‘Winter is coming’ takes on a whole new meaning for this 7-year-old boy, who sadly has to be hospitalised during the colder season as it triggers a severe allergic reaction.
During winter last year, Tommy Leitch had to be put in hospital every month as the cold sparks vomiting, breathing problems and rashes all across his body.
He suffers from severe urticaria and angioedema, conditions which cause swelling and hives underneath the skin.
However, for his mother, Abigail McDonald, 26, it isn’t as simple as keeping the young boy wrapped up during the winter season – heat also triggers his allergies.
It’s a stressful life for the pair – Abigail constantly worries about Tommy’s well-being, as it can be so easy for his allergies to break out. If his symptoms appear, he needs medication immediately.
At its worst, urticaria can cause people to go into anaphylactic shock, while angioedema can make your tongue swell up, restricting your airways.
The mother-of-two, from Amersham, Buckinghamshire, said:
Last winter he was hospitalised every month as his allergic reaction caused him to violently vomit, struggle to breathe and was delirious.
It’s a horrific condition and I always panic about it as it can be life threatening if Tommy doesn’t get urgent medical attention. It is heartbreaking to witness my little boy with an oxygen mask on and with wires hanging off him in hospital but he is so brave.
The family first discovered Tommy’s condition when he was five years old. According to the British Skin Foundation, urticaria (commonly known as hives) affects one in five people during their lives.
I thought it was just a viral infection but the next morning he was covered from head to toe and complaining of stomach and chest pains with a swollen face and stomach.
We immediately took him to the hospital, and he was given anti-histamines and adrenaline and we were referred to a dermatologist who diagnosed him with cold urticaria and angioedema.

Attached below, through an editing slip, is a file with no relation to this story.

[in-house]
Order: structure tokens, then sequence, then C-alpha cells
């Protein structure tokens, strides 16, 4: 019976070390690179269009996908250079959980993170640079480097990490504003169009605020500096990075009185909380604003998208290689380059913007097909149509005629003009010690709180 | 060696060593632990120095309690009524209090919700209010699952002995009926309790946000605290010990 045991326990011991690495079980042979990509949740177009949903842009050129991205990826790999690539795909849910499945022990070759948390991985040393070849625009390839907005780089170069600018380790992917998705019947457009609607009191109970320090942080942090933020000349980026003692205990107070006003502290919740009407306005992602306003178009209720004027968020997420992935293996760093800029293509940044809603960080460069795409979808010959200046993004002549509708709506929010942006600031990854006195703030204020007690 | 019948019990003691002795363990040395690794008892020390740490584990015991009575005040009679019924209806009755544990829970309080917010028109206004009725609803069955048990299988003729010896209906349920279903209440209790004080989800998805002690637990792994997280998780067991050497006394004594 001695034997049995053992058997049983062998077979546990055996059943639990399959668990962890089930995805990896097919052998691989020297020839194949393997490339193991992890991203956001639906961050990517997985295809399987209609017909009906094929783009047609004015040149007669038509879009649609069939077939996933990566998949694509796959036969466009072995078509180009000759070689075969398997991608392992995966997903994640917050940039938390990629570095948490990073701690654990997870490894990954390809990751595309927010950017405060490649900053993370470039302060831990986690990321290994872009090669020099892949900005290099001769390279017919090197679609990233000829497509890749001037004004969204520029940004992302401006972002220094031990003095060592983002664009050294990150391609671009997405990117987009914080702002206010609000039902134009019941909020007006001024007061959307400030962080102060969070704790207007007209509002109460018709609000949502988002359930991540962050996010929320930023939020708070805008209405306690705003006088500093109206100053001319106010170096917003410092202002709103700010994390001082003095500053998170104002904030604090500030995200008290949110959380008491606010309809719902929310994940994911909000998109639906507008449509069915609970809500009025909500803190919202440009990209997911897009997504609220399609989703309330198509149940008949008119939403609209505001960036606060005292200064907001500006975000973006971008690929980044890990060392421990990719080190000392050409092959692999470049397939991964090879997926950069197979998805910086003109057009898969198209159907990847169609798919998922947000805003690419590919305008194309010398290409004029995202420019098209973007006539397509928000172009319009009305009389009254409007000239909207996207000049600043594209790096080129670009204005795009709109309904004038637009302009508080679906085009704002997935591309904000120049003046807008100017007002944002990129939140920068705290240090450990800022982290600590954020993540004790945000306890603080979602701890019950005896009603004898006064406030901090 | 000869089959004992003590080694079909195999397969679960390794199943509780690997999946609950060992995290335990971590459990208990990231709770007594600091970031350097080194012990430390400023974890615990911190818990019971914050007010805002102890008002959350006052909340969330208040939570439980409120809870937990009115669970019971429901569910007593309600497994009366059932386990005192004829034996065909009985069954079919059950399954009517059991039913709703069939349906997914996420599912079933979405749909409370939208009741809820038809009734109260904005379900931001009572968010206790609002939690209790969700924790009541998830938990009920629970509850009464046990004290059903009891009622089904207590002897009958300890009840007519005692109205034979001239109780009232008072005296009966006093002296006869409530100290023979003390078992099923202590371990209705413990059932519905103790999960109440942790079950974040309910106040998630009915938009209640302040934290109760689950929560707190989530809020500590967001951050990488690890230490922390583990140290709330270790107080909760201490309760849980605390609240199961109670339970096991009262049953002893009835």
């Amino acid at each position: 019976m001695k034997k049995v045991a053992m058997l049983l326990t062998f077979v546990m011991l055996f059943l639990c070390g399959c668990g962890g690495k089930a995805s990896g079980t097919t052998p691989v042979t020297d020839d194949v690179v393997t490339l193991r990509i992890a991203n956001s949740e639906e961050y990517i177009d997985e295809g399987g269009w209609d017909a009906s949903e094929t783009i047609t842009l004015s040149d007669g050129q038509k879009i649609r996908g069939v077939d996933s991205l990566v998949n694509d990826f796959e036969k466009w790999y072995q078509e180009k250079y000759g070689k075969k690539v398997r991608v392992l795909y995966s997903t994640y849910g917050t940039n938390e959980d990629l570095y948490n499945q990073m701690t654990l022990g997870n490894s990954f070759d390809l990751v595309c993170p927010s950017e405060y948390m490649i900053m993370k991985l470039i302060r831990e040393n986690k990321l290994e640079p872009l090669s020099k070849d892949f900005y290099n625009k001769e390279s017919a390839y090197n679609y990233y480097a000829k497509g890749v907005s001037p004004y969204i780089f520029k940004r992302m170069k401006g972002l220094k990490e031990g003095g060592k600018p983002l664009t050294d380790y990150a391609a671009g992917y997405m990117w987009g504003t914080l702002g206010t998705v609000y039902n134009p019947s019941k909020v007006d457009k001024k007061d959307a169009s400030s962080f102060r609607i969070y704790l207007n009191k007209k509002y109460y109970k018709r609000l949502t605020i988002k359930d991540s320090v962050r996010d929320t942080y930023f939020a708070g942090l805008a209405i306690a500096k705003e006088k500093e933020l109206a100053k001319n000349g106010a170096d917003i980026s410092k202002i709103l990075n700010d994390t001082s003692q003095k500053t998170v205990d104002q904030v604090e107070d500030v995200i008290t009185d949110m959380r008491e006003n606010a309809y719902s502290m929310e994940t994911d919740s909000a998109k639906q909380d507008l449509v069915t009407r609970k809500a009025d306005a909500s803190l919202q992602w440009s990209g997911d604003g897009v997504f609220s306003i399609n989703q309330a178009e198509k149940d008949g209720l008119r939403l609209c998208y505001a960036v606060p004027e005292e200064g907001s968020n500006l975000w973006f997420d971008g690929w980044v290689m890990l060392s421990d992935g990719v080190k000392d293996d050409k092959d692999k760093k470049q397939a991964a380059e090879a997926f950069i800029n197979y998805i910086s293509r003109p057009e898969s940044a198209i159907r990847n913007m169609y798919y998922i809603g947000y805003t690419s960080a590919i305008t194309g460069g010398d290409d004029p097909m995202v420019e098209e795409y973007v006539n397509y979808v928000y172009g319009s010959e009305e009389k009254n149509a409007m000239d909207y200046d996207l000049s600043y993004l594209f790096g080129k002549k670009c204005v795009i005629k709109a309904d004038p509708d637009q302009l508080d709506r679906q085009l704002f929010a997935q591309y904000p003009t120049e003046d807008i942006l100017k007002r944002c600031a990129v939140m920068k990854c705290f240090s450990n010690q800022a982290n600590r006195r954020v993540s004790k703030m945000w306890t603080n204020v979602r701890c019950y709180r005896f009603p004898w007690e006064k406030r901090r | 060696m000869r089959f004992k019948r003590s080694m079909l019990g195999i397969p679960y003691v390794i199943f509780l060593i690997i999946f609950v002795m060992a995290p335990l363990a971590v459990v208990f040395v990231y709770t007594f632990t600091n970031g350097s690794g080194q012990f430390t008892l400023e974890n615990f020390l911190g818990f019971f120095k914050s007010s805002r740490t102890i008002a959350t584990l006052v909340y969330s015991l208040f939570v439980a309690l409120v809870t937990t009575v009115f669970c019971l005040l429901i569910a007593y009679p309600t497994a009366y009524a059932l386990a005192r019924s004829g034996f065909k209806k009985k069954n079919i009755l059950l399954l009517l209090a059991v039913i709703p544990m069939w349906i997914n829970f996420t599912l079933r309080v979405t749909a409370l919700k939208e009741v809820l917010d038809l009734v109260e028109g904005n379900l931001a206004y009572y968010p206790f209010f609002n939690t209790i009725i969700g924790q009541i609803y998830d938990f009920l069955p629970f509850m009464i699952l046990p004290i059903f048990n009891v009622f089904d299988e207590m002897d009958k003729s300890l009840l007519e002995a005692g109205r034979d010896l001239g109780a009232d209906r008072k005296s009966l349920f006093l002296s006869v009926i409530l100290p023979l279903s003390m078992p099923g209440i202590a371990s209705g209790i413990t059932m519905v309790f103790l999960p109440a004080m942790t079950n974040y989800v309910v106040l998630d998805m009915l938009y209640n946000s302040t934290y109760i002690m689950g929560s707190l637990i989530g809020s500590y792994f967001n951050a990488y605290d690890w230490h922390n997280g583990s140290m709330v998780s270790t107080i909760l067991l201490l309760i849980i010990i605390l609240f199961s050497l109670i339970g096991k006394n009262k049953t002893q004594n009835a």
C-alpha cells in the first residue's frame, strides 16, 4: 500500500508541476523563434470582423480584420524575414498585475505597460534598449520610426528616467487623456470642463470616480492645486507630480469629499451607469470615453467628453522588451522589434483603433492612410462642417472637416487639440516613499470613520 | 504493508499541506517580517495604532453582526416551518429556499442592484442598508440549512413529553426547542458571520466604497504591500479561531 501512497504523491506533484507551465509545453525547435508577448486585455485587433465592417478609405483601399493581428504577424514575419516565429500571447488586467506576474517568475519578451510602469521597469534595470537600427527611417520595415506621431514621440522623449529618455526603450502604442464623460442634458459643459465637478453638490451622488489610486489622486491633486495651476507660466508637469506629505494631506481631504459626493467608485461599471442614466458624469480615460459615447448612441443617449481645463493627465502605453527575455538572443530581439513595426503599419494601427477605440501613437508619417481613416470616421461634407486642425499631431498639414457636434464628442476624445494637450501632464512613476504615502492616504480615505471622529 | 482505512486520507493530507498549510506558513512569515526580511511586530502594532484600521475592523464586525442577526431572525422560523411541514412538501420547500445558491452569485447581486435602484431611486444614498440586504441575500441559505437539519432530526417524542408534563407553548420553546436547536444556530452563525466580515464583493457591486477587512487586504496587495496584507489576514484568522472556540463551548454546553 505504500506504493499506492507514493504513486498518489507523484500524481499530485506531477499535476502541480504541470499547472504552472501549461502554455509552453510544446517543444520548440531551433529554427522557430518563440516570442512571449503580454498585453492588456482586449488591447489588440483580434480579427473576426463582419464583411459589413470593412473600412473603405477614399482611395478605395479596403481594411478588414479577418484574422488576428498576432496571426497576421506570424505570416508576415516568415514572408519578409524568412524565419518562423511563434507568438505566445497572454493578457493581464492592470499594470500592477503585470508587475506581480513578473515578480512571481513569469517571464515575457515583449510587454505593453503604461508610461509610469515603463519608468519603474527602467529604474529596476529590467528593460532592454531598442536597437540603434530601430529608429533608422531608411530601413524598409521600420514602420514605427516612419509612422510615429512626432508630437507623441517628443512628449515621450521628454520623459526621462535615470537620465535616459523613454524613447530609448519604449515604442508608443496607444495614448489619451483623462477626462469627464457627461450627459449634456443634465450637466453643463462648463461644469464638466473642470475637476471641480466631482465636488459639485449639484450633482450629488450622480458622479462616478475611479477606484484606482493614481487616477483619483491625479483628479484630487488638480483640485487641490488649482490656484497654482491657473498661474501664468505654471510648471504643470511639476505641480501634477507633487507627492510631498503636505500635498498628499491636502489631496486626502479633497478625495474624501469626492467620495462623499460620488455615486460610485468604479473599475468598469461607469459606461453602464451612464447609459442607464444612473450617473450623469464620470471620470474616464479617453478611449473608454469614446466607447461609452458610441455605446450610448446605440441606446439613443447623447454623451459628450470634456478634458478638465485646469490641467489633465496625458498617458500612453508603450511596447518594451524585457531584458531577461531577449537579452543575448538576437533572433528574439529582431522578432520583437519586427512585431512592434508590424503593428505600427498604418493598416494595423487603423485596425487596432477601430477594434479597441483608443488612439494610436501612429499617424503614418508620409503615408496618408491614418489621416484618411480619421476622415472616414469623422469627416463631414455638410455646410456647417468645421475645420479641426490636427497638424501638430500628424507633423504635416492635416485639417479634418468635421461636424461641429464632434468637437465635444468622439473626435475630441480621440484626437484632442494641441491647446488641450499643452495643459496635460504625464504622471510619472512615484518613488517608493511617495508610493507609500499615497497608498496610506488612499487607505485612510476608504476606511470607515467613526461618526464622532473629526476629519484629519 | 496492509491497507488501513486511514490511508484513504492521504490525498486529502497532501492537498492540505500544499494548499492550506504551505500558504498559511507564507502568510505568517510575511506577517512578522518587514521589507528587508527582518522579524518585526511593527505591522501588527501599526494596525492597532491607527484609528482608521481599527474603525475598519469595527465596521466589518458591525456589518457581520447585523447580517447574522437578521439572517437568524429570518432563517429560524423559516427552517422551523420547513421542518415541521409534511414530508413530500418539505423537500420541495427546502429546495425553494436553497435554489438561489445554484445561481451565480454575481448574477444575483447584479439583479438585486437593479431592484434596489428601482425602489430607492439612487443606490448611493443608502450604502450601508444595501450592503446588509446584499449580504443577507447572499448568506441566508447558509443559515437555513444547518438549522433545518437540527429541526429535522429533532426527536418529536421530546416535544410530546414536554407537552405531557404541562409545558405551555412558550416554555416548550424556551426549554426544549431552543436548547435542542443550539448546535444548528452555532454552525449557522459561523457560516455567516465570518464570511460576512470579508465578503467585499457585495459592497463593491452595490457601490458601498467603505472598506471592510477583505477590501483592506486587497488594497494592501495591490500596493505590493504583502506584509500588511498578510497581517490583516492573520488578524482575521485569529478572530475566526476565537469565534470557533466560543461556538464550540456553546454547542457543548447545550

For many people battling the condition, the causes can quite often be unknown. As well as harsh cold weather and heat, allergic reactions can be sparked with skin-pressure, sun and even just water.
However, Tommy’s specific condition is rather rare – according to the National Organisation of Rare Disorders, urticaria triggered by the cold makes up around one-to-two per cent of all cases. Angioedema is also uncommon, only estimated to affect one in 50,000 people, according to the US National Library of Medicine.
I am always on guard as we never know when it is going to happen which makes it even scarier. Tommy starts to worry as soon as he sees the rash which I think makes the rash worse.
Naturally, the young boy’s condition puts a strain on family outings – the worrying makes his mum anxious.
As the years have gone on, we have noticed it is both hot and cold weather conditions that cause him to have a flare up. He has missed out on lots of play dates with his friends and as a family we have been unable to go on holiday or on day trips as I am too anxious in case it happens when we are on the plane or abroad.
I had no idea people could be allergic to temperatures before Tommy which I think makes it even more difficult. There aren’t any leaflets in my local GP so I have had to turn to Facebook support groups to learn more and try and find remedies on how to reduce the flare ups.
For more information on angioedema, please visit the NHS website.
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After graduating from Glasgow Caledonian University with an NCTJ and BCTJ-accredited Multimedia Journalism degree, Cameron ventured into the world of print journalism at The National, while also working as a freelance film journalist on the side, becoming an accredited Rotten Tomatoes critic in the process. He’s now left his Scottish homelands and took up residence at UNILAD as a journalist.